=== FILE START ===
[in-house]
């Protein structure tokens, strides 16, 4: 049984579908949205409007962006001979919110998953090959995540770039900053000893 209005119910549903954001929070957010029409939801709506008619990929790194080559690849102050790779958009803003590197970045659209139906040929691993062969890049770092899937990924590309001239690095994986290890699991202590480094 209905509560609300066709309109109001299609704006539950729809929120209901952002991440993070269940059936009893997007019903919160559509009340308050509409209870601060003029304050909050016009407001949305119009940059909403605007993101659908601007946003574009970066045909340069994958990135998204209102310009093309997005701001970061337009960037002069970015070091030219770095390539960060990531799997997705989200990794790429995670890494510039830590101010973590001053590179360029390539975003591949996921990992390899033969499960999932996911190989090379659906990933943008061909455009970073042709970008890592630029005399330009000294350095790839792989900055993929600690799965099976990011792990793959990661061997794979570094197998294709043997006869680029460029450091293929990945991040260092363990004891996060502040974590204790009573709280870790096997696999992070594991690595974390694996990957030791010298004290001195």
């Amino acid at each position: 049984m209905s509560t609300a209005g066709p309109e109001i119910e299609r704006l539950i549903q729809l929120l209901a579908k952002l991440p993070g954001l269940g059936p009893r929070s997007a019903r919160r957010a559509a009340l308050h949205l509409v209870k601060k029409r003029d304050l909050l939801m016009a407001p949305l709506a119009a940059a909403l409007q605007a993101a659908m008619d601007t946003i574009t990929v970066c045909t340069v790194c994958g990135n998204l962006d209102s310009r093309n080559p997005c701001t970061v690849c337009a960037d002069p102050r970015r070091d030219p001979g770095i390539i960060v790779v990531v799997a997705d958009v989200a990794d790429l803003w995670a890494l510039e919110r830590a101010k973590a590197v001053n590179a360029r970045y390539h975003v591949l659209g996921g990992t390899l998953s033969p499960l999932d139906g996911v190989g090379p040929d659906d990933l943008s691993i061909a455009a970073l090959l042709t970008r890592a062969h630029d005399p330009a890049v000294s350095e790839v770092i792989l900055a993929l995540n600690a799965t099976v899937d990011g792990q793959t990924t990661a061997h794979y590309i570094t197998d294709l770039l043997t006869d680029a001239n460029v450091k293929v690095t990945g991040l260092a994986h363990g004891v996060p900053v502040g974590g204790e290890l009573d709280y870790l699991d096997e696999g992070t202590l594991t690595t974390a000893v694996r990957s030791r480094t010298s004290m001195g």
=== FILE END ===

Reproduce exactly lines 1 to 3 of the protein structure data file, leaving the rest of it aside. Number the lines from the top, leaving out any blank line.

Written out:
[in-house]
């Protein structure tokens, strides 16, 4: 049984579908949205409007962006001979919110998953090959995540770039900053000893 209005119910549903954001929070957010029409939801709506008619990929790194080559690849102050790779958009803003590197970045659209139906040929691993062969890049770092899937990924590309001239690095994986290890699991202590480094 209905509560609300066709309109109001299609704006539950729809929120209901952002991440993070269940059936009893997007019903919160559509009340308050509409209870601060003029304050909050016009407001949305119009940059909403605007993101659908601007946003574009970066045909340069994958990135998204209102310009093309997005701001970061337009960037002069970015070091030219770095390539960060990531799997997705989200990794790429995670890494510039830590101010973590001053590179360029390539975003591949996921990992390899033969499960999932996911190989090379659906990933943008061909455009970073042709970008890592630029005399330009000294350095790839792989900055993929600690799965099976990011792990793959990661061997794979570094197998294709043997006869680029460029450091293929990945991040260092363990004891996060502040974590204790009573709280870790096997696999992070594991690595974390694996990957030791010298004290001195």
């Amino acid at each position: 049984m209905s509560t609300a209005g066709p309109e109001i119910e299609r704006l539950i549903q729809l929120l209901a579908k952002l991440p993070g954001l269940g059936p009893r929070s997007a019903r919160r957010a559509a009340l308050h949205l509409v209870k601060k029409r003029d304050l909050l939801m016009a407001p949305l709506a119009a940059a909403l409007q605007a993101a659908m008619d601007t946003i574009t990929v970066c045909t340069v790194c994958g990135n998204l962006d209102s310009r093309n080559p997005c701001t970061v690849c337009a960037d002069p102050r970015r070091d030219p001979g770095i390539i960060v790779v990531v799997a997705d958009v989200a990794d790429l803003w995670a890494l510039e919110r830590a101010k973590a590197v001053n590179a360029r970045y390539h975003v591949l659209g996921g990992t390899l998953s033969p499960l999932d139906g996911v190989g090379p040929d659906d990933l943008s691993i061909a455009a970073l090959l042709t970008r890592a062969h630029d005399p330009a890049v000294s350095e790839v770092i792989l900055a993929l995540n600690a799965t099976v899937d990011g792990q793959t990924t990661a061997h794979y590309i570094t197998d294709l770039l043997t006869d680029a001239n460029v450091k293929v690095t990945g991040l260092a994986h363990g004891v996060p900053v502040g974590g204790e290890l009573d709280y870790l699991d096997e696999g992070t202590l594991t690595t974390a000893v694996r990957s030791r480094t010298s004290m001195g």